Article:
Experience a Church Service in Arminius' Reformed Setting

Jacob Arminius biographer Carl Bangs has recorded for us what church services were like in the sixteenth century at the Old Reformed Church of Amsterdam where Arminius was pastor for fifteen years. In his book, Arminius: A Study in the Dutch Reformation, Bangs writes the following.


There is no record of a formal enrollment of Arminius into the ministry, but he appears in the minutes of the classis as active in the session of September 5, 1588. . . . He appears in the minutes of the consistory for September 22 [of the same year]. . . . 

There was, of course, the work on Sunday. Arminius soon began taking his turn at conducting Sunday services. The principal services were held in the two great churches, the Old Church and the New Church. The churches had been purged of many decorations and furnishings reminiscent of Roman Catholic days, and new features for accommodating the new order had been provided.

Gone was the distance between priest at the high altar in the east and the faithful far removed in the nave. Now the congregation was gathered around the pulpit. In the Old Church, where Arminius served probably most often, the old pulpit was still in use in his time. Around it were benches for the consistory, including the deacons and also the ministers who were attending but not preaching. The church officials thus both set an example to the congregation and kept an eye on the proceedings, lest something unacceptable should happen. 

Not the least of their functions was that of passing judgment on the sermons. A deviation from sound doctrine would become an item for business the next Thursday when the consistory had its weekly meeting. Also admitted to this special area were the children to be baptized, with their parents and witnesses.

Around the pillars opposite the pulpit were benches for the city officials. At first, these were for the burgomasters [town officials] only; later, the number was broadened. Early in 1590 a special place was built for the Stadtholder [the governor or lieutenant governor of a province] to use when he was in the city. Wives of the officials also had permanent seats. Most of the officials attended regularly, many of them both mornings and evenings. The rest of the congregation sat on benches and stools gathered around the permanent reserved seats, or they stood.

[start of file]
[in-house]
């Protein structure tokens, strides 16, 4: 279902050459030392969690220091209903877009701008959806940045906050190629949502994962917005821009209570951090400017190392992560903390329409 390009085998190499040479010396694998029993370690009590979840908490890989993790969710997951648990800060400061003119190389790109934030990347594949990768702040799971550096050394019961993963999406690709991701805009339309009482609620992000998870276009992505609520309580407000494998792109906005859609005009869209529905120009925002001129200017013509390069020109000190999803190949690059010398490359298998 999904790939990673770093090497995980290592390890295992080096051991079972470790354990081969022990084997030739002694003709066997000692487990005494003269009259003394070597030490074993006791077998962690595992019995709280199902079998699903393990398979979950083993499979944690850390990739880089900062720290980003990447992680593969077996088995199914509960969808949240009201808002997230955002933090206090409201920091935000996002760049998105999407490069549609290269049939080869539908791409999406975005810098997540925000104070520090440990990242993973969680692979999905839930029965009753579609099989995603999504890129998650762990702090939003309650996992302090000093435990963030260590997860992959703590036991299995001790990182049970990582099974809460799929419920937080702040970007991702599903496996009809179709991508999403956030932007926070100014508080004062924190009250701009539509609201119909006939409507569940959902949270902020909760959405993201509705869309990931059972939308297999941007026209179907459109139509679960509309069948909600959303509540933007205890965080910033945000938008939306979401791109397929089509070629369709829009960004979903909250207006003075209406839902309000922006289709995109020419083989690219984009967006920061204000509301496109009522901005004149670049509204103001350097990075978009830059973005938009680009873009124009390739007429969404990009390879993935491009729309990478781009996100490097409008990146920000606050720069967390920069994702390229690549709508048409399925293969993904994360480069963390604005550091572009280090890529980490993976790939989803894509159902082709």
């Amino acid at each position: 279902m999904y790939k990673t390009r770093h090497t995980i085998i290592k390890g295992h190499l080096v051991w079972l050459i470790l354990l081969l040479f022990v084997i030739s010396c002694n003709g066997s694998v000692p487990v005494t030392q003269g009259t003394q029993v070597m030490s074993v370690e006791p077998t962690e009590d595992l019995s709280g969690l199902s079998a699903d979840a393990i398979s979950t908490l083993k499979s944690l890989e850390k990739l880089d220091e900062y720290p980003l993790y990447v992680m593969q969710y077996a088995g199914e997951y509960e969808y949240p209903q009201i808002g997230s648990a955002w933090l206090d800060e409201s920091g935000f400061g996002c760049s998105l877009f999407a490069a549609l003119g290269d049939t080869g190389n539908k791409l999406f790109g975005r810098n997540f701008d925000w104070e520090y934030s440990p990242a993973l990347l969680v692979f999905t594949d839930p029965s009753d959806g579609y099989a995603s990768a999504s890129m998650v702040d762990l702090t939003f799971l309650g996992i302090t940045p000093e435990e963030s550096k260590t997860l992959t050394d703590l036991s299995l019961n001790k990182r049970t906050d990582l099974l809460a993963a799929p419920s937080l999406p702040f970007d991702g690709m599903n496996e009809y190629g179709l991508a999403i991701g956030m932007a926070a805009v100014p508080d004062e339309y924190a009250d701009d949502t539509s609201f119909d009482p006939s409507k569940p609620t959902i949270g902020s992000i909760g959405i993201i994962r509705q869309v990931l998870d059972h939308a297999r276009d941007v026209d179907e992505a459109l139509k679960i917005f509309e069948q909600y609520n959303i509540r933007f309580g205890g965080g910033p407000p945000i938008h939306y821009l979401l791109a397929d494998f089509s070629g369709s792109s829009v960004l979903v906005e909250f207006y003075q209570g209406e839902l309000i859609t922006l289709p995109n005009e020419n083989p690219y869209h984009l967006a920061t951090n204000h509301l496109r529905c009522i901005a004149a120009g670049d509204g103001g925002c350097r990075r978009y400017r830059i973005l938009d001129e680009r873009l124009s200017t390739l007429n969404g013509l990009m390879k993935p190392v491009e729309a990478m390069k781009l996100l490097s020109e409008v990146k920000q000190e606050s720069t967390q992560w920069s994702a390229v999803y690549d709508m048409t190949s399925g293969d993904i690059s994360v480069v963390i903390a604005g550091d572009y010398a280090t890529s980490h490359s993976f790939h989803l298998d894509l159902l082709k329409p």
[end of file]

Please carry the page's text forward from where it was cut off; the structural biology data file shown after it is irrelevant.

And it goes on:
Church attendance was high, and often the churches were full, especially if the preacher was popular. By all accounts, Arminius was such a popular preacher and was favored especially by the group which constituted the ruling element in Amsterdam, the merchant-regents who were the burgomasters and council members.

The Sunday morning service was preceded and followed by an hour of organ music, although the earlier music had to end a half hour before the service began. Provincial and national synods in 1574, 1578, and 1581 had all condemned the use of organs for services, citing [1 Corinthians 14:7] and linking organ playing with papacy, Judaism, heathenism, and superstition. The Old Church and the New Church each had a small and a large organ. The small organ in the Old Church, which was often played by Sweelinck, is still in use. The Reformed churches rejected organs also in order to involve the whole congregation in singing. The organ music on Sundays was mostly psalms with some other music permitted, but with the explicit exclusion of Mass music.


Thirty minutes before the service was to begin, the organ music stopped and the clerk took his place near the pulpit. The half hour was spent in reading from the Bible. At the time for the service itself, the minister, dressed in the scholar's garb of tabard with a ruff, ascended into the pulpit, took his cap off, and pronounced the votum [a form of pleading prayer]. The cap was the symbol of freedom, and the minister was a free man who doffed his cap only in the presence of God. The votum, which still begins all Reformed services in Holland, was Psalm 124:8: "Our help is in the name of the Lord, who made heaven and earth." This was followed by the Scripture lesson, the morning prayer, the sermon, the closing prayer, and the benediction.